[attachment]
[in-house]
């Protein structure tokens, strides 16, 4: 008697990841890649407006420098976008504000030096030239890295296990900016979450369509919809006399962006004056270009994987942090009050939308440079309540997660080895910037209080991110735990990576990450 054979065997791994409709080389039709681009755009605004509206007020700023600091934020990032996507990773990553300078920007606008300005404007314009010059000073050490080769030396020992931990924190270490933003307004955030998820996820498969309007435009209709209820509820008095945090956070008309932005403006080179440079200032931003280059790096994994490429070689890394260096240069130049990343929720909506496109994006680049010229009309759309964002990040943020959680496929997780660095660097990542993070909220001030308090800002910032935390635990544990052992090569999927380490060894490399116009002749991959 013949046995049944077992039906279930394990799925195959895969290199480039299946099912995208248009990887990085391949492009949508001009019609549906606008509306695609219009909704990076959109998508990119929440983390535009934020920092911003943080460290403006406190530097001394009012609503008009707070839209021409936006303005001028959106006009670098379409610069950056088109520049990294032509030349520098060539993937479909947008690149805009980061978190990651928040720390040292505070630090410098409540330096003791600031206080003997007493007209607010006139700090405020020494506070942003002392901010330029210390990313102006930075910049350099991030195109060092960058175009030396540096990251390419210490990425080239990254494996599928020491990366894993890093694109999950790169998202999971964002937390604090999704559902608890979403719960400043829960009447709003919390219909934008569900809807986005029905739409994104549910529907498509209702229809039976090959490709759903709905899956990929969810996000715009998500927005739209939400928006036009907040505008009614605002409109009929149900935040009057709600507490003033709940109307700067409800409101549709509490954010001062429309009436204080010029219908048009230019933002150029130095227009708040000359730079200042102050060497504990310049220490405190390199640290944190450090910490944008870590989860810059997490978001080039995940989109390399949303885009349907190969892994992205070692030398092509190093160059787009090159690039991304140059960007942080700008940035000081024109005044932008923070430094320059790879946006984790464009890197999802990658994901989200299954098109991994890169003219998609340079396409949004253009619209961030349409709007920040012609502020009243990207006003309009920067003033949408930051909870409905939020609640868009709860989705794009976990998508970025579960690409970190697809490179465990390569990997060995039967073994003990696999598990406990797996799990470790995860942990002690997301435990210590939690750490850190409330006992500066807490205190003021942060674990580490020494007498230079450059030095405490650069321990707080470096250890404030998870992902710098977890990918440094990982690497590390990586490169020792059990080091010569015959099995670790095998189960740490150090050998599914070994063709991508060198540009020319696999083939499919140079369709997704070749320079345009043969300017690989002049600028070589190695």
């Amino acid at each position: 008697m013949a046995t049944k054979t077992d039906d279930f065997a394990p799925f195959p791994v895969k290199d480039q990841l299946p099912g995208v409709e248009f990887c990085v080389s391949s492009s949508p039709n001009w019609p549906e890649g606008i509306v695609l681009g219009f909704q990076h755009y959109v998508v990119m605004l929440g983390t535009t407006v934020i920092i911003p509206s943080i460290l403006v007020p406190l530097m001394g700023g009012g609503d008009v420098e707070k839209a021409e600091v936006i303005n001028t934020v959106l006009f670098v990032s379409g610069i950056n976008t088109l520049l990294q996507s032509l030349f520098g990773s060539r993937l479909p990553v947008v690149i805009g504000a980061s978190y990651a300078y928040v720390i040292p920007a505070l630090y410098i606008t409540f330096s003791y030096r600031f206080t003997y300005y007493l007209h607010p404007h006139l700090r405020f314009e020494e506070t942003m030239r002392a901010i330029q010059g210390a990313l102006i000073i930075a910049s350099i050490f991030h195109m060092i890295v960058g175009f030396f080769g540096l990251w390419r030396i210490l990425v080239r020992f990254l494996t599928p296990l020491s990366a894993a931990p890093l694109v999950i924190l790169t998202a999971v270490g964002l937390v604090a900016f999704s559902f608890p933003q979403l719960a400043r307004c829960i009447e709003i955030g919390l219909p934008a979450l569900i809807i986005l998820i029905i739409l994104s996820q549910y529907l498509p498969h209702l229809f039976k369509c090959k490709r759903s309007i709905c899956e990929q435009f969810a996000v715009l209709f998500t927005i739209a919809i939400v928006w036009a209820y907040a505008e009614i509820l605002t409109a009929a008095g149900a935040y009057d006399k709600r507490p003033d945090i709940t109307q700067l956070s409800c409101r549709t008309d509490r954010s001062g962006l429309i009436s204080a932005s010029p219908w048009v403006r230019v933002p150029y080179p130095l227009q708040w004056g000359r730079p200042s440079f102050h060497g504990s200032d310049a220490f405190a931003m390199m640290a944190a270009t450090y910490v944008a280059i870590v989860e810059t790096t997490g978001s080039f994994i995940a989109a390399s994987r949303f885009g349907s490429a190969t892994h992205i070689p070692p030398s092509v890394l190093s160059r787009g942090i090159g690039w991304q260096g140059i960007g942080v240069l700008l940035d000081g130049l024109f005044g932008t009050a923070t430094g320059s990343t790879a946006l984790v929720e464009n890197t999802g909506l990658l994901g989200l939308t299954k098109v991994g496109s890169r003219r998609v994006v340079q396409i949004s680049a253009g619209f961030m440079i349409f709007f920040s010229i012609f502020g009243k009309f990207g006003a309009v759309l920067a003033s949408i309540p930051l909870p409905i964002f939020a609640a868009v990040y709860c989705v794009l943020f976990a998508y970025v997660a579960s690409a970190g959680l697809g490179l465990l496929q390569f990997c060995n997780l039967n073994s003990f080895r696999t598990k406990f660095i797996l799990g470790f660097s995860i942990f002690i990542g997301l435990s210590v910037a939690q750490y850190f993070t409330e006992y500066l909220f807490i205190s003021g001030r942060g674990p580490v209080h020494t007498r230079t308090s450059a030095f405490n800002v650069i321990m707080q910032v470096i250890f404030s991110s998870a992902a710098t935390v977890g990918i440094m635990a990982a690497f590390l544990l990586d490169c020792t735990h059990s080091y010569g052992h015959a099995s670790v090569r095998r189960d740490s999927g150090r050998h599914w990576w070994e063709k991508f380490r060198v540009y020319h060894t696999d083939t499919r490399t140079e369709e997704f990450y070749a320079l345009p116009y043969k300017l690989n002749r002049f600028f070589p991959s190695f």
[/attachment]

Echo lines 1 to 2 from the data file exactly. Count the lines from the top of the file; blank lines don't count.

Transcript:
[in-house]
């Protein structure tokens, strides 16, 4: 008697990841890649407006420098976008504000030096030239890295296990900016979450369509919809006399962006004056270009994987942090009050939308440079309540997660080895910037209080991110735990990576990450 054979065997791994409709080389039709681009755009605004509206007020700023600091934020990032996507990773990553300078920007606008300005404007314009010059000073050490080769030396020992931990924190270490933003307004955030998820996820498969309007435009209709209820509820008095945090956070008309932005403006080179440079200032931003280059790096994994490429070689890394260096240069130049990343929720909506496109994006680049010229009309759309964002990040943020959680496929997780660095660097990542993070909220001030308090800002910032935390635990544990052992090569999927380490060894490399116009002749991959 013949046995049944077992039906279930394990799925195959895969290199480039299946099912995208248009990887990085391949492009949508001009019609549906606008509306695609219009909704990076959109998508990119929440983390535009934020920092911003943080460290403006406190530097001394009012609503008009707070839209021409936006303005001028959106006009670098379409610069950056088109520049990294032509030349520098060539993937479909947008690149805009980061978190990651928040720390040292505070630090410098409540330096003791600031206080003997007493007209607010006139700090405020020494506070942003002392901010330029210390990313102006930075910049350099991030195109060092960058175009030396540096990251390419210490990425080239990254494996599928020491990366894993890093694109999950790169998202999971964002937390604090999704559902608890979403719960400043829960009447709003919390219909934008569900809807986005029905739409994104549910529907498509209702229809039976090959490709759903709905899956990929969810996000715009998500927005739209939400928006036009907040505008009614605002409109009929149900935040009057709600507490003033709940109307700067409800409101549709509490954010001062429309009436204080010029219908048009230019933002150029130095227009708040000359730079200042102050060497504990310049220490405190390199640290944190450090910490944008870590989860810059997490978001080039995940989109390399949303885009349907190969892994992205070692030398092509190093160059787009090159690039991304140059960007942080700008940035000081024109005044932008923070430094320059790879946006984790464009890197999802990658994901989200299954098109991994890169003219998609340079396409949004253009619209961030349409709007920040012609502020009243990207006003309009920067003033949408930051909870409905939020609640868009709860989705794009976990998508970025579960690409970190697809490179465990390569990997060995039967073994003990696999598990406990797996799990470790995860942990002690997301435990210590939690750490850190409330006992500066807490205190003021942060674990580490020494007498230079450059030095405490650069321990707080470096250890404030998870992902710098977890990918440094990982690497590390990586490169020792059990080091010569015959099995670790095998189960740490150090050998599914070994063709991508060198540009020319696999083939499919140079369709997704070749320079345009043969300017690989002049600028070589190695």